Actually, i'm just about the right height. Not that I'm considering a career change or anything, but being the goon in full armor is pretty cool. Figuratively at least, because plastic armor and a full body suit make for one sweaty photographer. But I've never had more fun on a shoot than with this. More after the jump.
Costume rentals are starting to be the dominating feature of my budget when it comes to doing my independent shoots. But wardrobe has always been a hard to find item, and is usually the one thing I've had to rely completely on my models to provide for themselves.
But rental shops can be hard to find sometimes. One that was very close to where I work went out of business years before I even picked up a camera. Now, my nearest reliable source is a 45 minute drive each way. Worthwhile for big concepts, but combined with the price (stormtrooper armor is $100 for up to a 3 day rental), it's something that needs to be planned out a bit more in advance.
But as you may have seen, I sometimes neglect to plan things entirely out. Like the fact I was lacking both a blaster and the right boots. I ended up wearing some Nike's (ironic since Adidas made licensed Star Wars shoes) and ski boot liners. Neither was a perfect match, but the ski liners ended up being acceptable. Improvisation is an important skill in photography, and I seem to inadvertently test myself rather frequently.
But mismatched shoes aside, there was one major issue in shooting this piece specifically. It's white. All white. And I wanted to shoot it on a white background. Holding the edges on the lit side proved exceedingly difficult, the thigh and calf nearly disappeared into the background.
I did get to try a light modifier I under-utilized at school and never had the chance to use at home. The PCB Parabolic, basically a giant 6' odd silver bounce umbrella with a giant diffusion panel. Huge, soft light close up look absolutely gorgeous, and nothing is bigger than this. It's super even since it's bouncing from the light to the back of the mod before it hits the diffusion, unlike a giant softbox which has a hotspot and quick falloff. This is definitely a great mod to use for full length shots.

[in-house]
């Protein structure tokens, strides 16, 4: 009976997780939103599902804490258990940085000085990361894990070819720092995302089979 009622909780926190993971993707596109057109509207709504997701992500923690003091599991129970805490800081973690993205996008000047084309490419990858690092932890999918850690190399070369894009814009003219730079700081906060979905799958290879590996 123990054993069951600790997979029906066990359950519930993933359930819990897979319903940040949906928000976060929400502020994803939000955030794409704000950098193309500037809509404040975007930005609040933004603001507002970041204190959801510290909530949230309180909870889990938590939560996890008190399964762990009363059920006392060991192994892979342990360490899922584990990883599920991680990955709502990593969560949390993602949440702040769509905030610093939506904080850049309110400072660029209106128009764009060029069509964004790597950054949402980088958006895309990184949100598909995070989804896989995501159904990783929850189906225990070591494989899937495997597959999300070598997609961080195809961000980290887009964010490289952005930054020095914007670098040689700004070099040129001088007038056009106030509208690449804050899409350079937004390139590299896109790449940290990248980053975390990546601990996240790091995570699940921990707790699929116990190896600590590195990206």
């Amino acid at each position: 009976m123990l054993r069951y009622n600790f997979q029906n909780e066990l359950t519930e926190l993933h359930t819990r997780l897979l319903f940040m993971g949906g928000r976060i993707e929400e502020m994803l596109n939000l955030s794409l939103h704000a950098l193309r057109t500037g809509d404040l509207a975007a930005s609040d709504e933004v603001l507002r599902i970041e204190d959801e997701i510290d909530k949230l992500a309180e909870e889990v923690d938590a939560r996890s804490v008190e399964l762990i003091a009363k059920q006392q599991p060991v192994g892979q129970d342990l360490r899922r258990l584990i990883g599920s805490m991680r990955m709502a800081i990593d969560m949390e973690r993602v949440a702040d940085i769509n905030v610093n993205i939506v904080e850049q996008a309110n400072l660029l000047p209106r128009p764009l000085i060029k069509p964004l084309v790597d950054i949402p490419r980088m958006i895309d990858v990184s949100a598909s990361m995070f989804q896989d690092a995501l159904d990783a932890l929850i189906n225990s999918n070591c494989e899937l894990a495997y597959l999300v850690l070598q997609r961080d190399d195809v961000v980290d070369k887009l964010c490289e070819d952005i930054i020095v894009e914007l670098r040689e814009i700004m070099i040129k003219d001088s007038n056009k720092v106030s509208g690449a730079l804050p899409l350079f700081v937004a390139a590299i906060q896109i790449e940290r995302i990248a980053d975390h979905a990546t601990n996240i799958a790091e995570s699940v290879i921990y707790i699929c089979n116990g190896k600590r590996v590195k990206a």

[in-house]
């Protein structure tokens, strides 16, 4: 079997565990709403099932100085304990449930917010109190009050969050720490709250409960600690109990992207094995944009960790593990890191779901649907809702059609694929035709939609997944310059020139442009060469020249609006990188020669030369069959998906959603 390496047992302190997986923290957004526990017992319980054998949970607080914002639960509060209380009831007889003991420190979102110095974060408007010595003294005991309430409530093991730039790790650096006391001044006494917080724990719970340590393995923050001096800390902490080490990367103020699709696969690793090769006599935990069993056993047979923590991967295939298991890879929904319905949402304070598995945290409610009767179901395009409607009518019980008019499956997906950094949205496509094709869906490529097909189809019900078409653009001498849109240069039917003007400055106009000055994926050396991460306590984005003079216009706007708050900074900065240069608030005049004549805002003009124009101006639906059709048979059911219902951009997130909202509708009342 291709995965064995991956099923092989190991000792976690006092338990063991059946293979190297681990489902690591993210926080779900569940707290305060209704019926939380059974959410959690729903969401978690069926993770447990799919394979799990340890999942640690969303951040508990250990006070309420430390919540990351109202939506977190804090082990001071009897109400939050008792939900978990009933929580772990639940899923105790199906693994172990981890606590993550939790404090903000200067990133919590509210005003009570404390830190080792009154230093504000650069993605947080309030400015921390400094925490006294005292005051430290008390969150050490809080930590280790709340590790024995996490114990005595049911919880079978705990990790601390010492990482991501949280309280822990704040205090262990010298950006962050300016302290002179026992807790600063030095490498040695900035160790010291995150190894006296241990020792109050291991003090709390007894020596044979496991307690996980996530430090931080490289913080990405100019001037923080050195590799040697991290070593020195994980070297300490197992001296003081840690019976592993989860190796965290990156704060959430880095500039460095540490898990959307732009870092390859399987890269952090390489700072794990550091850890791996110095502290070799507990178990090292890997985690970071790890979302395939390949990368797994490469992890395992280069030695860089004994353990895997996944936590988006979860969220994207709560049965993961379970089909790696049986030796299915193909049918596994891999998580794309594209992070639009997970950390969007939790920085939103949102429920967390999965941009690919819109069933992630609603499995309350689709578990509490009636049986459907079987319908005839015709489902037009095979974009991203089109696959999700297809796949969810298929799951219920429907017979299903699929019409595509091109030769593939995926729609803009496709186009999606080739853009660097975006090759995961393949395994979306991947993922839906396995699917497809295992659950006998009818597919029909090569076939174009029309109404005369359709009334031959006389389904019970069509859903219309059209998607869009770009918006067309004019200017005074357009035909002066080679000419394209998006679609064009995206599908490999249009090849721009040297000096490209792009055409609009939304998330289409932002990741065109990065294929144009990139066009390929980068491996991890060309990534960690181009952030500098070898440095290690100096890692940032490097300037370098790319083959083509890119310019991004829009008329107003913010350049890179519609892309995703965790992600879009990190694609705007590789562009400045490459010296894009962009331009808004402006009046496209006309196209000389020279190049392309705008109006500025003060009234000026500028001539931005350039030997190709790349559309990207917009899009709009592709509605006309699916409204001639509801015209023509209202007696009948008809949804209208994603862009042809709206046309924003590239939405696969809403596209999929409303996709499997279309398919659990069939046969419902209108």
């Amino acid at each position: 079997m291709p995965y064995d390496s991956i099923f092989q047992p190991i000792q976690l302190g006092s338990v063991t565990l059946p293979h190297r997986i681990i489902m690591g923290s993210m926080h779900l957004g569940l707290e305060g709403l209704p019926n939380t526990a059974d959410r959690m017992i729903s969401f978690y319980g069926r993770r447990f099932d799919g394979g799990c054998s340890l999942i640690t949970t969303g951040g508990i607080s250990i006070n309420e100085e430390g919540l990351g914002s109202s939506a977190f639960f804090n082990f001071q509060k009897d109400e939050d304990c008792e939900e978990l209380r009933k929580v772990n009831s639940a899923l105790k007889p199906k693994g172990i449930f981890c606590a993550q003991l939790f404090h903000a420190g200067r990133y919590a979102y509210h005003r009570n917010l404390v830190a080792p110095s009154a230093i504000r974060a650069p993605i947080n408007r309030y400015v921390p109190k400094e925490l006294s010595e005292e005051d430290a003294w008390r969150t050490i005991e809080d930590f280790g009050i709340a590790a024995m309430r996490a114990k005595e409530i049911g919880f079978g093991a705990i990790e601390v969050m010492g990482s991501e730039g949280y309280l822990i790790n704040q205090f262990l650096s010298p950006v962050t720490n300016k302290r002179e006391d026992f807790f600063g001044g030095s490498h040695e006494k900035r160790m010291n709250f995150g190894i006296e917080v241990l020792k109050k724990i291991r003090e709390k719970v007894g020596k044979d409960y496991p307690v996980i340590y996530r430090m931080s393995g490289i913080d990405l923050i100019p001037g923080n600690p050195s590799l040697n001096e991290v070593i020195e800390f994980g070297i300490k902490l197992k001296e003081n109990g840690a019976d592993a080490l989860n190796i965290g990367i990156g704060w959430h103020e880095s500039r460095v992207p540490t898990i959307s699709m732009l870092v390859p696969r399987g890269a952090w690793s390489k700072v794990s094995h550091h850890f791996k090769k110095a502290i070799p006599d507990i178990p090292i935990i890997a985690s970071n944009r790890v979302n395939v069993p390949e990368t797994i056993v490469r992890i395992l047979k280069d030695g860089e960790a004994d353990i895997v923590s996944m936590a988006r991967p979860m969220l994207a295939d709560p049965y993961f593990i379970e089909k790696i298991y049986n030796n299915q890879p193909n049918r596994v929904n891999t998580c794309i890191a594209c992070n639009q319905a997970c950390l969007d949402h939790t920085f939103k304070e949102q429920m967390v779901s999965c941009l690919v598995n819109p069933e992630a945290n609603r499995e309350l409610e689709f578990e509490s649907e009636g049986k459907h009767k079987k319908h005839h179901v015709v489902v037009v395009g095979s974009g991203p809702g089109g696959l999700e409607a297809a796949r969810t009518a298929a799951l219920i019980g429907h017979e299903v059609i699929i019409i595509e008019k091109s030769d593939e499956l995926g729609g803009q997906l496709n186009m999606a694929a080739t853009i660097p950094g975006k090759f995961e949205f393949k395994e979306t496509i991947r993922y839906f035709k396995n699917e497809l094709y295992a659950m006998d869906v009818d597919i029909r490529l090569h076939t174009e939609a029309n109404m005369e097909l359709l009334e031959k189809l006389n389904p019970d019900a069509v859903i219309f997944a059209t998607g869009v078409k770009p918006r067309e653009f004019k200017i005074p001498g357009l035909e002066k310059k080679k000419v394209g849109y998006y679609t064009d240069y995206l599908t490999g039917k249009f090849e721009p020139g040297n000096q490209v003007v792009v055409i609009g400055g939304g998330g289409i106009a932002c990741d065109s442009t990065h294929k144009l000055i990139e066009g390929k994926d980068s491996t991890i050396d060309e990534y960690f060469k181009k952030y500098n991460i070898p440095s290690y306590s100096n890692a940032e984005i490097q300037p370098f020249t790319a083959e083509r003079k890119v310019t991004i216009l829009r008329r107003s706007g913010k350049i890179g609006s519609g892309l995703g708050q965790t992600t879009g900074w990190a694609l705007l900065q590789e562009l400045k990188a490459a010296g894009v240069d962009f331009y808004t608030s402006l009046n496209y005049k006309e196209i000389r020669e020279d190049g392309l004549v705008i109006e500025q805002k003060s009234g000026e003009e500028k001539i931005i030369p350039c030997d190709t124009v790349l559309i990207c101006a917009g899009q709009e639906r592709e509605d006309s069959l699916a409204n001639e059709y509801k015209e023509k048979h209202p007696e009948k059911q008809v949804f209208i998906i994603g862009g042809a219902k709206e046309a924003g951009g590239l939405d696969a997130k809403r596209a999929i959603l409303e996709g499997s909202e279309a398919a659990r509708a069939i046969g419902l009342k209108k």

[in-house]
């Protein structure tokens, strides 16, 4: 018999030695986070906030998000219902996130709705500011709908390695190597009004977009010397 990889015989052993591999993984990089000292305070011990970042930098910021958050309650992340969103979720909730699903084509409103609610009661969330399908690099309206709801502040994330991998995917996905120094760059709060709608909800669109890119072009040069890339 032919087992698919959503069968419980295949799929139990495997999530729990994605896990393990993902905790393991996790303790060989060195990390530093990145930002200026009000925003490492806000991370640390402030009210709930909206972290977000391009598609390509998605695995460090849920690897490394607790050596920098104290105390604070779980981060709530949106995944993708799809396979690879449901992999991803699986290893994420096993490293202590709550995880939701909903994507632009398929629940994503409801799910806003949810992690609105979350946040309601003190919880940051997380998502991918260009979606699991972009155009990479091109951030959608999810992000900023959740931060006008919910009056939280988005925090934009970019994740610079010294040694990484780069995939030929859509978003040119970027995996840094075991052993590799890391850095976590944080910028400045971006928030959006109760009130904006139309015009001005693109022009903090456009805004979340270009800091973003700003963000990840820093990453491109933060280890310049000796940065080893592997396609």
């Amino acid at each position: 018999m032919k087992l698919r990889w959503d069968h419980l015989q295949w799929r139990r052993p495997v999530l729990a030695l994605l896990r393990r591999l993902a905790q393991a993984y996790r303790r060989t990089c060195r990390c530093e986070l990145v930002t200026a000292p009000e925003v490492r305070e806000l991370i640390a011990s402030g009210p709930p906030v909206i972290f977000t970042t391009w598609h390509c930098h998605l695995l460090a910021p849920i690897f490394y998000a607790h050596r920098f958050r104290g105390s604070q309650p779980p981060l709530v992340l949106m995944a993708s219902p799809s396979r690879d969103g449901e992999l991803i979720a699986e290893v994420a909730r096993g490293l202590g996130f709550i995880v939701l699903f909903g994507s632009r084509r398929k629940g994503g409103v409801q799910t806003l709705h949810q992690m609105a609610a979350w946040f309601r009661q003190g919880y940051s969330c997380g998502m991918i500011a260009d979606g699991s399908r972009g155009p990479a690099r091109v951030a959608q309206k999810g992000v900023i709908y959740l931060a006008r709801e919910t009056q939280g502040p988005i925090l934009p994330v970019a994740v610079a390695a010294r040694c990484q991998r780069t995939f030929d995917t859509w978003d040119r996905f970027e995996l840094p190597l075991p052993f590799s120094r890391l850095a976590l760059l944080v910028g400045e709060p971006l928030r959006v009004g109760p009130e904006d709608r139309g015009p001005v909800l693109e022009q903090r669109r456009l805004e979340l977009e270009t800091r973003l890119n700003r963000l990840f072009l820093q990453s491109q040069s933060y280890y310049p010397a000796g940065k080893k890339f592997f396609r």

My old modifier of choice was the PCB Giant softbox, which you could fit two or three people standing up inside. But with the aforementioned hotspots and falloff, it made full lengths difficult sometimes. Light would falloff at either the head or feet, and since an unlit head doesn't do a portrait photographer any good, legs and feet were usually neglected and shifted in color temperature. The new PCB Parabolic doesn't seem to have that problem as much.
I do still miss the Profotos a little bit, especially for commercial work, but now I'm finding that I'm also missing the C-Stands we kept in the commercial bays. They're ultra-sturdy, stable, and support a lot of weight. Even my heavy duty stands bend when they have a boom arm and a small softbox, and I've had two try to take a dive already. But no more new equipment till the big move to LA.
Follow Me on Twitter|Be a fan on Facebook|Tumblr|Ustream